Measurements which look at the efficiency of your own client processes can be a great way to look for blockages and identify areas for improvement. When looking at client leads, you’ll want to see the pre-qualified leads that are coming in, rather than the pure volume, so having a way to classify lead quality is essential. You may then choose to measure the number of sent proposals – but the more important indicator really is the close rate. Scatter gun proposals are a waste of time – and the downside of measures is that they can drive poor behaviour if they are poorly thought out.
Ultimately, the key indicator to show the efficiency of your client onboarding is cost per acquisition. If it costs you more than you’ll make from the job, either in time to scope and propose, or in presenting such a lean proposal it is unlikely to be feasible, then it is not worth your while. While this sounds obvious, the only way you can be sure of the cost/value ratio here is by designing and implementing a measure.
Time taken Vs price quoted
Scoping a project incorrectly can be the difference between turning a profit and making a loss. Or it may result in your team being unable to deliver the goods for a client, which, in this competitive environment can prove disastrous. Agencies benefit from measuring time taken for a job on an ongoing basis, which can be done with timesheets but can be made more efficient by using the right tools for the job.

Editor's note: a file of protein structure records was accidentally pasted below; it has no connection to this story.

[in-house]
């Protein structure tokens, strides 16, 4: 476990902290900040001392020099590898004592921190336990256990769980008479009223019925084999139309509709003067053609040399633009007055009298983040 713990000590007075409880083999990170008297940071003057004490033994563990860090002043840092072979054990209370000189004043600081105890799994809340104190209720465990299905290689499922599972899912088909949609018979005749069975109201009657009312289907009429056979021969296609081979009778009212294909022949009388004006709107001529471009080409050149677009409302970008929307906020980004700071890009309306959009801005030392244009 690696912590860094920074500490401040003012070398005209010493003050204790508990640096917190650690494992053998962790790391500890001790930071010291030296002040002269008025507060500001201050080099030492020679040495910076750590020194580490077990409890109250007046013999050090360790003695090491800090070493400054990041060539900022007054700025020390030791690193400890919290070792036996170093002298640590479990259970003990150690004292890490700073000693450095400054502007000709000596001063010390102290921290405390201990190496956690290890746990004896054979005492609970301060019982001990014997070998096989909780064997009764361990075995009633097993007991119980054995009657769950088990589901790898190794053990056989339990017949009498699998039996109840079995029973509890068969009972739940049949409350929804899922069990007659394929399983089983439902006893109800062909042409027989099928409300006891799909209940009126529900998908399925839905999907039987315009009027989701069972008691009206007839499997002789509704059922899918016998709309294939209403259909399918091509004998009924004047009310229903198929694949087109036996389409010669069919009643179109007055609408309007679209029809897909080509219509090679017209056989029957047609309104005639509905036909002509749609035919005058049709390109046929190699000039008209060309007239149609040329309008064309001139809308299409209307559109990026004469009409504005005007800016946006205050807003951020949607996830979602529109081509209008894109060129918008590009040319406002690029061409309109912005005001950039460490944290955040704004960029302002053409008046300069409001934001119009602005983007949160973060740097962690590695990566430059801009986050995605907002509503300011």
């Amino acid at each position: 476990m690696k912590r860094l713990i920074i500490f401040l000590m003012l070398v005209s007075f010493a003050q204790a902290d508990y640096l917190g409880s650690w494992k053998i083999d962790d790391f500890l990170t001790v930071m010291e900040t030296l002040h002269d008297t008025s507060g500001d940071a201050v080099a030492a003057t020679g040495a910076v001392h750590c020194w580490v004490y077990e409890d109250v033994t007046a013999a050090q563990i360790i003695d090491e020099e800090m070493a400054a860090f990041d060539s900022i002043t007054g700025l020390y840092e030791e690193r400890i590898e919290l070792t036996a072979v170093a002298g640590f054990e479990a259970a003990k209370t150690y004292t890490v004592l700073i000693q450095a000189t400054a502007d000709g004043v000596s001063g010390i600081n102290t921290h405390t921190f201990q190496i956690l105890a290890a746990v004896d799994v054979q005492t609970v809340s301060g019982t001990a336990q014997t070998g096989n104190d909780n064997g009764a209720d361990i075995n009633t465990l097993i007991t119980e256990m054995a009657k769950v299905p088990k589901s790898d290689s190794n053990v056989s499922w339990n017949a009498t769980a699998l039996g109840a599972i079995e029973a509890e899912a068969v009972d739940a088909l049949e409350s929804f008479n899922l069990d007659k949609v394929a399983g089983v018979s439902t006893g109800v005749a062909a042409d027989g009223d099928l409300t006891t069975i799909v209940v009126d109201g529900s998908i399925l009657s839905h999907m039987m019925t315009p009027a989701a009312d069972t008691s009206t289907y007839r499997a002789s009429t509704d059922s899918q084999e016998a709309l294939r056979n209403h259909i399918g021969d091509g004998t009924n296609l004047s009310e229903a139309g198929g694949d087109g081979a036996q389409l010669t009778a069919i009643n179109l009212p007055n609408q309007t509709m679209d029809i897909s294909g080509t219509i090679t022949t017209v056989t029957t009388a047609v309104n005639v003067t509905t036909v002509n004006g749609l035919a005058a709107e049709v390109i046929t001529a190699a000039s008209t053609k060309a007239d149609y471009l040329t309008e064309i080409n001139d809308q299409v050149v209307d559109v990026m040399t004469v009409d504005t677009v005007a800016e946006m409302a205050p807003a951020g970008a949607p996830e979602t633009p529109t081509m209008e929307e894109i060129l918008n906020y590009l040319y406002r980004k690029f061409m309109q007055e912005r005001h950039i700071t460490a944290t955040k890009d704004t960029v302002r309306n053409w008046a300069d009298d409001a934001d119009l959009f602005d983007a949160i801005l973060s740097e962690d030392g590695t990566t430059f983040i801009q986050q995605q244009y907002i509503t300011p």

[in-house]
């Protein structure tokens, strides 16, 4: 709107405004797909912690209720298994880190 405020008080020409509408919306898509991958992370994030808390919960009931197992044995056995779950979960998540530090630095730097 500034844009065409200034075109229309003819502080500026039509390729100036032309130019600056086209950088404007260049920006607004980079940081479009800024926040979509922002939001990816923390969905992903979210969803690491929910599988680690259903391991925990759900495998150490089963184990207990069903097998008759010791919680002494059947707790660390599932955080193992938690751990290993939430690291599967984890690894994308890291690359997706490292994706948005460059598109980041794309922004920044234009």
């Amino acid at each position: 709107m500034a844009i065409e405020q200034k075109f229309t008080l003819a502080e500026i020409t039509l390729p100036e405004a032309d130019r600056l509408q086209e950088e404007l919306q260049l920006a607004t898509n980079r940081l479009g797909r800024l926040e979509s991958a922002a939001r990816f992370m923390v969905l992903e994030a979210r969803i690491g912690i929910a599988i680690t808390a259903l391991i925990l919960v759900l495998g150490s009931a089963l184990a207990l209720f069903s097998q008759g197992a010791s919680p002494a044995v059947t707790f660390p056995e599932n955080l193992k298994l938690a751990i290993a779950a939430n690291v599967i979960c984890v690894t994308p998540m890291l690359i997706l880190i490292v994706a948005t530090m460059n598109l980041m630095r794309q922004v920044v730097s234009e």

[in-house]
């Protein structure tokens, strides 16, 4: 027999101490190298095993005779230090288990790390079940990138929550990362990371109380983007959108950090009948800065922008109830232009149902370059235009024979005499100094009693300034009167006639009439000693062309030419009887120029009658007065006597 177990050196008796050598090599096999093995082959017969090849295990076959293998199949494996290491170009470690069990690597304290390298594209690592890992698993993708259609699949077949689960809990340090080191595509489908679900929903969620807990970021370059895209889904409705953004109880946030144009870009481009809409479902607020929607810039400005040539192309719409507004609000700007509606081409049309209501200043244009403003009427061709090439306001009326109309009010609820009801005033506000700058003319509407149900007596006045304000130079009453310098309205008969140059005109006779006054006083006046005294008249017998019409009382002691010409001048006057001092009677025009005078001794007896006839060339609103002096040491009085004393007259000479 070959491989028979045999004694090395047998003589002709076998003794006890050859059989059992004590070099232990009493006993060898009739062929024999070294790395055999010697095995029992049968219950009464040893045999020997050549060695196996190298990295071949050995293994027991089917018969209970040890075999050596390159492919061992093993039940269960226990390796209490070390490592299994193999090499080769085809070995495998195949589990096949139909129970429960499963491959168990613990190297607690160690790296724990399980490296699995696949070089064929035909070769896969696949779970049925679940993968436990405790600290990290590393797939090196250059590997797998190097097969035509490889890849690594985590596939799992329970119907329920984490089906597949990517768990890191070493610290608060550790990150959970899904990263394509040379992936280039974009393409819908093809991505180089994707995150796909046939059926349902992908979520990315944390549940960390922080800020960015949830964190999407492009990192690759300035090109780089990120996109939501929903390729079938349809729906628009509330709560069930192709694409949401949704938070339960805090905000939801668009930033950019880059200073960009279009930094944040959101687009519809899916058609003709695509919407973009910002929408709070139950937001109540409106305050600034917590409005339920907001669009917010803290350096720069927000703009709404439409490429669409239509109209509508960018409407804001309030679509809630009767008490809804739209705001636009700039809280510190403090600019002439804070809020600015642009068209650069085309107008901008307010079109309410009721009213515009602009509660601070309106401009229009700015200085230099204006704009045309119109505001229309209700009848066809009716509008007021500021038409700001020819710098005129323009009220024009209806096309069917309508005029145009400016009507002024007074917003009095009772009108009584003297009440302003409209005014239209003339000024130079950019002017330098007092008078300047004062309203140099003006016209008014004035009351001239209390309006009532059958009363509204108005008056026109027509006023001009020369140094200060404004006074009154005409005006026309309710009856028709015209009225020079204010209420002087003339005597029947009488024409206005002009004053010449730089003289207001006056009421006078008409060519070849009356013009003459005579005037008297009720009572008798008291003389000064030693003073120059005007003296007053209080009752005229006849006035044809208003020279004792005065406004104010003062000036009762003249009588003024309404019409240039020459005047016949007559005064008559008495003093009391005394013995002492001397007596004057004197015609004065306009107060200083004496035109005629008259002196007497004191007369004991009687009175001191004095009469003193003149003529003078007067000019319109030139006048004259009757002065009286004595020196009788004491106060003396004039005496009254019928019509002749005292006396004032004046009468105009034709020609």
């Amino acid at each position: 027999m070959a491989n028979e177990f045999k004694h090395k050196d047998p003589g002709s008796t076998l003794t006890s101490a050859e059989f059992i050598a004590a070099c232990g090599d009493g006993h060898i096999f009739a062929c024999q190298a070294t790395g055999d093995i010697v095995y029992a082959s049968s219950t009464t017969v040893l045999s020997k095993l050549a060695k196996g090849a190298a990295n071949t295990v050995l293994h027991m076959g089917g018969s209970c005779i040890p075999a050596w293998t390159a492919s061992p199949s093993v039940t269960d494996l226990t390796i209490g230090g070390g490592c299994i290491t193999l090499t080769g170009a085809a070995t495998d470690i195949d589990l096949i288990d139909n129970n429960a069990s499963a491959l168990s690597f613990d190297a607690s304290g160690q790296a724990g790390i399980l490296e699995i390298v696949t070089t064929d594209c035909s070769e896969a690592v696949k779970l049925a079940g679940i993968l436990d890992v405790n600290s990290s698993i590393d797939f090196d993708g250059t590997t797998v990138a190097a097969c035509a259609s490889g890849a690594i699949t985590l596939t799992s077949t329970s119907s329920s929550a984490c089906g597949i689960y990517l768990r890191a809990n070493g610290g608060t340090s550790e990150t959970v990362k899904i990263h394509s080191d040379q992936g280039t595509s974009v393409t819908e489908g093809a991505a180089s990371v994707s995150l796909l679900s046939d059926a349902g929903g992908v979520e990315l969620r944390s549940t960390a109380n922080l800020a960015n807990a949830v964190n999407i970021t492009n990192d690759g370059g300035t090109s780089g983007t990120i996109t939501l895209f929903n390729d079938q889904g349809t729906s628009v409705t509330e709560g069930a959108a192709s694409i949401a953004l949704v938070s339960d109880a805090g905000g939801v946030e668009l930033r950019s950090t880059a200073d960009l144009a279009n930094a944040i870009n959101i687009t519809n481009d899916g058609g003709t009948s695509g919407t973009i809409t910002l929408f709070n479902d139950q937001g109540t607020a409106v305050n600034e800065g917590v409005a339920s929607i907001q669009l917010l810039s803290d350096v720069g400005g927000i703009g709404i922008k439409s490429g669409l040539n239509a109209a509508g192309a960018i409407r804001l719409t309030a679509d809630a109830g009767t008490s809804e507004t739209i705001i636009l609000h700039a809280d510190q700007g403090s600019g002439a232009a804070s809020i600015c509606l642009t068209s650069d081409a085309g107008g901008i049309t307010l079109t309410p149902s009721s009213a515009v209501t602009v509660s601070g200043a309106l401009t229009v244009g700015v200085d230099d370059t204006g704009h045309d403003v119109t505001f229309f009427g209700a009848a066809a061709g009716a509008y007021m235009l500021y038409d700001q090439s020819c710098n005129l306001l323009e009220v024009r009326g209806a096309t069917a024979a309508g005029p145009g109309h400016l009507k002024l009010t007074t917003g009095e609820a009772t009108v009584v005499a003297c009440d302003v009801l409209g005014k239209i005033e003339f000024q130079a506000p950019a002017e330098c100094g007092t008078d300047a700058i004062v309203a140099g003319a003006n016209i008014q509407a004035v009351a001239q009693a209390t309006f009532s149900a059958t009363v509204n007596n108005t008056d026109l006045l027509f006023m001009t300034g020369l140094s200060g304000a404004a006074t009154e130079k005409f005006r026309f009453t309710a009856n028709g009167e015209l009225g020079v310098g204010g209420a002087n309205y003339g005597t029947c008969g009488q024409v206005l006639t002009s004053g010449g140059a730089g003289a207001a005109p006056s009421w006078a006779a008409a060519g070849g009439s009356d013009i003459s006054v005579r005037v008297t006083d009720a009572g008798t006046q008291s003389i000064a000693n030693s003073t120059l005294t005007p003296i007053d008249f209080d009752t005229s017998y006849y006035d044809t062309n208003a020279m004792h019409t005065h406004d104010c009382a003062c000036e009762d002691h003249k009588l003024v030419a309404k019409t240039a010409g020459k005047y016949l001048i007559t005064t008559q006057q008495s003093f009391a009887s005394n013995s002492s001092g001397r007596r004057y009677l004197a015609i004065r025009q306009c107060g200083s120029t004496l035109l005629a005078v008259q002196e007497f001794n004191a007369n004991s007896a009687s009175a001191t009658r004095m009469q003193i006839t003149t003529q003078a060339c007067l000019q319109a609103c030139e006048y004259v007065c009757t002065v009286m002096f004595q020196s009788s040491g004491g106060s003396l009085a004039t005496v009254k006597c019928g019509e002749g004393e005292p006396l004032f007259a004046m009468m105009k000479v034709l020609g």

Recent research from analyst Seth Lippincott, of Nucleus, found that agencies benefit enormously from using a specialised system – in this case WorkBook – to improve project quoting and planning, and bring resource planning, financial management, CRM services, accounting, and billing all into one place.
“Nucleus found that agencies were able to consolidate their disparate systems by replacing them with WorkBook, simplifying their technology environment and streamlining processes, saving businesses between five and 12 percent on project Management.”
Lead measures to show future health
KPIs work best when they feature a mix of lead and lag results – that is, measurements which show how the company has done so far, paired with indicators of how the business can reasonably be expected to perform in the coming months and years. Lead results might give an idea of the health of the organisation in terms of talent and morale, or the pipeline of work coming your way. Here are some examples:
Repeat and incremental business from clients, including pipeline projects
One way to predict and make reasonable assumptions about the health of your agency in the longer term, is by looking at the pipeline, and drawing some conclusions based on past performance in winning repeat and incremental business from clients. Clients are seldom worth the first project alone – do a good job and you might build a relationship that lasts for years.